RIPE Researchers Use Blue-green Algae to Boost Crop Yields

New Article in Nature Communications Highlights FFAR-funded Research Project

Researchers from the ARC Centre of Excellence in translational photosynthesis at the ANU have helped develop new techniques for improving photosynthesis in crops such as wheat, cowpeas and cassava. These improvement in photosynthesis has the potential to increase crop yields. From left to right are Nghiem D. Hguyen, Eng Kee Au, Wei Yih Hee, Eiri Heyno, Professor Dean Price, Professor Susanne van Caemmerer and Research Fellow Ben Long.

Scientists at The Australian National University (ANU) have engineered tiny carbon-capturing engines from blue-green algae into plants in a breakthrough that promises to help boost the yields of important food crops such as wheat, cowpeas and cassava.

The work was carried out by researchers at ANU as part of the international research project Realizing Increased Photosynthetic Efficiency (RIPE), which is supported by the Bill and Melinda Gates Foundation, the Foundation for Food and Agriculture Research (FFAR), and UK Department for International Development, in collaboration with members of the ARC Centre of Excellence for Translational Photosynthesis, whose lead node is located at ANU.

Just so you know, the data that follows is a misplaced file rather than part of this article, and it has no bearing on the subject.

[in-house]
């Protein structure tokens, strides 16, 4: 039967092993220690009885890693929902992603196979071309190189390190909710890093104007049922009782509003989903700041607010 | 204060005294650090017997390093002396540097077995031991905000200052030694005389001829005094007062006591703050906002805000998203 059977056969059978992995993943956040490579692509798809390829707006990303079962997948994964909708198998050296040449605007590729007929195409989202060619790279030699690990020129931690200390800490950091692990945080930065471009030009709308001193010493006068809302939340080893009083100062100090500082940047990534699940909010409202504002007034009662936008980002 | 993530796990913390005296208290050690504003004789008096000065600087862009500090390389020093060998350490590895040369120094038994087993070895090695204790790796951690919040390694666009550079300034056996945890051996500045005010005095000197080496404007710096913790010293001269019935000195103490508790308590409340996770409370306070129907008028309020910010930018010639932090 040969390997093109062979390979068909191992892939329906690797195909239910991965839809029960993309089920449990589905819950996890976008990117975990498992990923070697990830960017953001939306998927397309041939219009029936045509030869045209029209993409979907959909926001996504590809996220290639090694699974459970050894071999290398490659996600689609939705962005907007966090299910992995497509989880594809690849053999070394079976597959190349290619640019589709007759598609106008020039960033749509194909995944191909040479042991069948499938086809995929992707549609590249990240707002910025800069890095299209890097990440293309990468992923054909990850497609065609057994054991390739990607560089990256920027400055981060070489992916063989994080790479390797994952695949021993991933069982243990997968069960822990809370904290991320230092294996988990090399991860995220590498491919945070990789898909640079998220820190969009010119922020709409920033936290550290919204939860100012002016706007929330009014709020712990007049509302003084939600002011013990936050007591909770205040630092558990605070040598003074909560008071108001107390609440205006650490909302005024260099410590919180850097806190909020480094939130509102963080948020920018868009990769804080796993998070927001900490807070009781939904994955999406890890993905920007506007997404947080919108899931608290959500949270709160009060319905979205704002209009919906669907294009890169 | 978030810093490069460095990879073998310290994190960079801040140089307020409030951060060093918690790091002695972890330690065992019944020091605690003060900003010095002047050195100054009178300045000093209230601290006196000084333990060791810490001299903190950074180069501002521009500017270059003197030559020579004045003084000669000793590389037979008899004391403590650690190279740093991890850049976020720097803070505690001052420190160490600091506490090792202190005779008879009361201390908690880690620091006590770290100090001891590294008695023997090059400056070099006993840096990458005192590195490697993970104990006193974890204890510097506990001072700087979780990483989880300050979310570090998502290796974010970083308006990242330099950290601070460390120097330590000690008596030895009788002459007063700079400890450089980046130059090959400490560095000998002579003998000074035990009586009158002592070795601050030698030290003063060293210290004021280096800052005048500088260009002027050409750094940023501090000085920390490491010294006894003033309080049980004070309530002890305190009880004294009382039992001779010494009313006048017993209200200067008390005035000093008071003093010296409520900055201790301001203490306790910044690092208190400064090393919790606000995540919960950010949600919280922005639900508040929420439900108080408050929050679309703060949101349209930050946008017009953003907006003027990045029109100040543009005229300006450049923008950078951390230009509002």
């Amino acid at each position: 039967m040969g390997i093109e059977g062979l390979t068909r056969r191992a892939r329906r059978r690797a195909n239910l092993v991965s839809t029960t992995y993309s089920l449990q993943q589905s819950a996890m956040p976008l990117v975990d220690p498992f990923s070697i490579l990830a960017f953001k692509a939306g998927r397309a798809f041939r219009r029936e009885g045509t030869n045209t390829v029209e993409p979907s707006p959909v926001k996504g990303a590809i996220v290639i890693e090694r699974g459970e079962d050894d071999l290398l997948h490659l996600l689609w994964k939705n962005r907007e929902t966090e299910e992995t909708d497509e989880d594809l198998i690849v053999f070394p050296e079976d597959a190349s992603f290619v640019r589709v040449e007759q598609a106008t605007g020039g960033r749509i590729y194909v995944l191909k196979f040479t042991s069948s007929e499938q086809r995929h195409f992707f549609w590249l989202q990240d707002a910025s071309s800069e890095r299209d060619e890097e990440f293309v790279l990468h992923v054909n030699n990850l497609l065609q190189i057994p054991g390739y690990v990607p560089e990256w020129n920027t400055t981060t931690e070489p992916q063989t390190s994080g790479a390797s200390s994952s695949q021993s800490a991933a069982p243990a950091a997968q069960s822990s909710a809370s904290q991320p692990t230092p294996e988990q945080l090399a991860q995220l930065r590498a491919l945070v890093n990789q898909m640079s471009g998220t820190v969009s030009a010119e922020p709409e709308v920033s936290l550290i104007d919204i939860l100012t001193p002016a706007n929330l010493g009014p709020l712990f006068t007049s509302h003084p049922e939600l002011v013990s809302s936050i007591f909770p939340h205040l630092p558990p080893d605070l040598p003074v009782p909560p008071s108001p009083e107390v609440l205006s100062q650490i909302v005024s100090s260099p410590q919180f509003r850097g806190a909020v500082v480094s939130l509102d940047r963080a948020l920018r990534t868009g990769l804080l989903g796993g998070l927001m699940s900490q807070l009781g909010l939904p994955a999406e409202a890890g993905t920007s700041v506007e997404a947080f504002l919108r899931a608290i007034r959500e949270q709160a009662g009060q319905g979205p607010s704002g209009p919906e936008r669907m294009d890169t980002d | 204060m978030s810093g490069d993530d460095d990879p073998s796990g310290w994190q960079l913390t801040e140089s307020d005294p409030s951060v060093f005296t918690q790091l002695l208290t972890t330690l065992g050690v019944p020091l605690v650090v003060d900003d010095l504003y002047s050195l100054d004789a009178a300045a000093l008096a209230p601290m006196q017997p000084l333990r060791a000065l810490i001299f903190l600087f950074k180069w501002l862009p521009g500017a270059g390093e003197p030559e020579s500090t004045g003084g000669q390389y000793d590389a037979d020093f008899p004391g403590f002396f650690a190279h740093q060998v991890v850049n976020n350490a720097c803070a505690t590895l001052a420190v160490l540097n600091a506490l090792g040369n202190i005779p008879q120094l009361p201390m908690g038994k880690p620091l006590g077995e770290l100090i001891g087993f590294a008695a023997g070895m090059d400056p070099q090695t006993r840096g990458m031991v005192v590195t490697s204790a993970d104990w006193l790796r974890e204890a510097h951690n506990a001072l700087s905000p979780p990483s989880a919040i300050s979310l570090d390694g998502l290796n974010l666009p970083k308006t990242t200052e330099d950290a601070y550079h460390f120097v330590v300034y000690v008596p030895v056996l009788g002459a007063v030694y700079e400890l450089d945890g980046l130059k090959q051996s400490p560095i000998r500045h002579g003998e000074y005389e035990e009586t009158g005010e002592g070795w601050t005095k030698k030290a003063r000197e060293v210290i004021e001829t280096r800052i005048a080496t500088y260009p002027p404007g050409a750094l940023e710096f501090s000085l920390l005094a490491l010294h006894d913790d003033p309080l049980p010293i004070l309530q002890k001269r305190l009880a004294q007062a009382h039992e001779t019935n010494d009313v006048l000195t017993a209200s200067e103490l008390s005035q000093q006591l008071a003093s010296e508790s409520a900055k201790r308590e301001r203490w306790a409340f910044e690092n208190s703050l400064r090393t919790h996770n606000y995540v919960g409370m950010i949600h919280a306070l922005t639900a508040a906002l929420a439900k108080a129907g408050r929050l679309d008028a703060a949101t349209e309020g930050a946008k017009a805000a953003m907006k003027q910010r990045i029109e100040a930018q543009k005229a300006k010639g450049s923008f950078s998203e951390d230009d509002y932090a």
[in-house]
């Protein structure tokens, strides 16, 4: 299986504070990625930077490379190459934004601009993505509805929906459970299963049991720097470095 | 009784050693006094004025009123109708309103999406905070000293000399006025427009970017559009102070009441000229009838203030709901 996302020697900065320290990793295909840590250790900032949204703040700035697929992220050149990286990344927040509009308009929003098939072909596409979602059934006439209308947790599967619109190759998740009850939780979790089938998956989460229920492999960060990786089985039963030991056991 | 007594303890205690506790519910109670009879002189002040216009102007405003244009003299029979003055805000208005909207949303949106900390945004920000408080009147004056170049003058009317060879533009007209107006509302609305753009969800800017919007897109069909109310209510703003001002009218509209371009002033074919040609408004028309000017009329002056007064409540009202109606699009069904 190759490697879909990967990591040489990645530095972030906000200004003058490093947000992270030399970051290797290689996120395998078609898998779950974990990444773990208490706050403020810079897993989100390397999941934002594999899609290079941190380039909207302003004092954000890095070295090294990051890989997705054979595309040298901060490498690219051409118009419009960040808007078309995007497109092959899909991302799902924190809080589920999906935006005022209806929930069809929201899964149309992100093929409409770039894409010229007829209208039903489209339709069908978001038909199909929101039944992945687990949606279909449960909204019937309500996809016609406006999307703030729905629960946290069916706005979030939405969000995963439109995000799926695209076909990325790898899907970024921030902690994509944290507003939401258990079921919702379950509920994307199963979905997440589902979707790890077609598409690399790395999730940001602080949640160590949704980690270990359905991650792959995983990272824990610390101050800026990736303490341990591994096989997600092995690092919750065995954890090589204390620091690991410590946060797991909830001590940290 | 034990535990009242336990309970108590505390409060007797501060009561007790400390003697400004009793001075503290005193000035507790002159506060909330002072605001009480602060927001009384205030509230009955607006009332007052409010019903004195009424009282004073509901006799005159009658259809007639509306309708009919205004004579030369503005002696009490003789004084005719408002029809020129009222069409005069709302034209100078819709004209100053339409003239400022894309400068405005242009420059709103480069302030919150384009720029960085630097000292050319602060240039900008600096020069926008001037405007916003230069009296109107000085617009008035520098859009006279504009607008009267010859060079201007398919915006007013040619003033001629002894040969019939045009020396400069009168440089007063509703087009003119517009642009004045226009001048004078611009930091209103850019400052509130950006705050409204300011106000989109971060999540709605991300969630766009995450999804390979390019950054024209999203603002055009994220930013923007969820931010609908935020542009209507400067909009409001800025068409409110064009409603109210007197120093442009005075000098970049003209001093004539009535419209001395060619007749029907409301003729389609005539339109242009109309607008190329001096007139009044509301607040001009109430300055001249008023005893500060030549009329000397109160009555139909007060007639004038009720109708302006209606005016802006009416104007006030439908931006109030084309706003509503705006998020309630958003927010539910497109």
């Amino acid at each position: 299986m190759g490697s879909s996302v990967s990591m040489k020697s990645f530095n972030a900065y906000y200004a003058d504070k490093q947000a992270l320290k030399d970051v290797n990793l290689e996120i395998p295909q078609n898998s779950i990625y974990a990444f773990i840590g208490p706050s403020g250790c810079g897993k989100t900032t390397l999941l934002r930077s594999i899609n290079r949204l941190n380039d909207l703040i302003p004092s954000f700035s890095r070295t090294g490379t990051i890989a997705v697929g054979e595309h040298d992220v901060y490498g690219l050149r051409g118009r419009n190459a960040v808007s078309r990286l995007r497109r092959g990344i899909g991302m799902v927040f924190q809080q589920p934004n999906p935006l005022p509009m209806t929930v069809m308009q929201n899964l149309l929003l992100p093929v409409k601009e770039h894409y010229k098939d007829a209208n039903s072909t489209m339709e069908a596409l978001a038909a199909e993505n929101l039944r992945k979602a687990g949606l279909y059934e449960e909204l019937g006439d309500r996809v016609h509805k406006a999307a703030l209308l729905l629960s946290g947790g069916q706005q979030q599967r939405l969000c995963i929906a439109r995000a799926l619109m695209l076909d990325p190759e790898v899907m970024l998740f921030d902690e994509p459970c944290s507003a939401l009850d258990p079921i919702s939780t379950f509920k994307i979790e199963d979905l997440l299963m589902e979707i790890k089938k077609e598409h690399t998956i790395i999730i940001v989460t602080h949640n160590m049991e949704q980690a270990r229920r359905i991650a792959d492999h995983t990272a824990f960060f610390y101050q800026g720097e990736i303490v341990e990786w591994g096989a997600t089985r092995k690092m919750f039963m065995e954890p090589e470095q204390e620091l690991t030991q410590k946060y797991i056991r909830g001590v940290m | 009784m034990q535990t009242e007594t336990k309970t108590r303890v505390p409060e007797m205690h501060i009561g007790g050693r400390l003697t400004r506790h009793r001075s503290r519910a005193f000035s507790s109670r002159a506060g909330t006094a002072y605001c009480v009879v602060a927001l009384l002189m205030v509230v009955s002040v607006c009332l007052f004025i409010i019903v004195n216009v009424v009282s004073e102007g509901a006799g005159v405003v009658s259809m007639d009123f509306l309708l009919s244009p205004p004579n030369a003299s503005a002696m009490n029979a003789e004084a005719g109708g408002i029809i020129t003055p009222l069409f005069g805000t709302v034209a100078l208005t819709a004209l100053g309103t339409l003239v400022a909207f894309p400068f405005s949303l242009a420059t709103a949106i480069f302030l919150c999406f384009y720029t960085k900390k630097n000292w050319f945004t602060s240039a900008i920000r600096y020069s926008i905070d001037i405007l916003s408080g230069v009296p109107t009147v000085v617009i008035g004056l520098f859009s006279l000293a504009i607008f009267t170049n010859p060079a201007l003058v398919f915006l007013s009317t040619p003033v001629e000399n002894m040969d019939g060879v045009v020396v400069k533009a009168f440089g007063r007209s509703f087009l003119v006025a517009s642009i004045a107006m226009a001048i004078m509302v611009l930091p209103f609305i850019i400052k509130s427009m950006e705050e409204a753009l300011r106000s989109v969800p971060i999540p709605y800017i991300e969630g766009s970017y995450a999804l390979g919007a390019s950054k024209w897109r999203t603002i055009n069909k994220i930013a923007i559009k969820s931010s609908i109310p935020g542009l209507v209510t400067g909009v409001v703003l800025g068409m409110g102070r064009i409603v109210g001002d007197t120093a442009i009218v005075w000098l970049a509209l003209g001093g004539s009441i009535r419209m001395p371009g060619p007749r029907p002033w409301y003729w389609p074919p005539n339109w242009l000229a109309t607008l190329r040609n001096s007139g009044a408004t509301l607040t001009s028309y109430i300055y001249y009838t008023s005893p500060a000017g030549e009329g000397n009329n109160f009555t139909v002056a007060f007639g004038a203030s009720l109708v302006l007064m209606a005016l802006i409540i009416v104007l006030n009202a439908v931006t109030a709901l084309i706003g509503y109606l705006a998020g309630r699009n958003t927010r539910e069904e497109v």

“The Foundation for Food and Agriculture Research applauds the remarkable work conducted by researchers on the RIPE project,” said Sally Rockey, executive director of FFAR, one of the organizations funding the research. “These results show how cutting-edge science can help us feed the world and we look forward to working together to continue to support the research we need to spur innovation in agriculture.”

 

 

Lead researcher Dr Ben Long from ANU said the discovery was a major leap forward in improving the way crops convert carbon dioxide, water and sunlight into energy – a process called photosynthesis, which is one of the main limitations to crop yield.

“For the first time, we have inserted tiny compartments from cyanobacteria – commonly known as blue-green algae – into crop plants that form part of a system that could lead to a 60 percent increase in plant growth and yield,” said Dr Ben Long from the ANU Research School of Biology whose work has been funded by the international Realizing Increased Photosynthetic Efficiency (RIPE) consortium.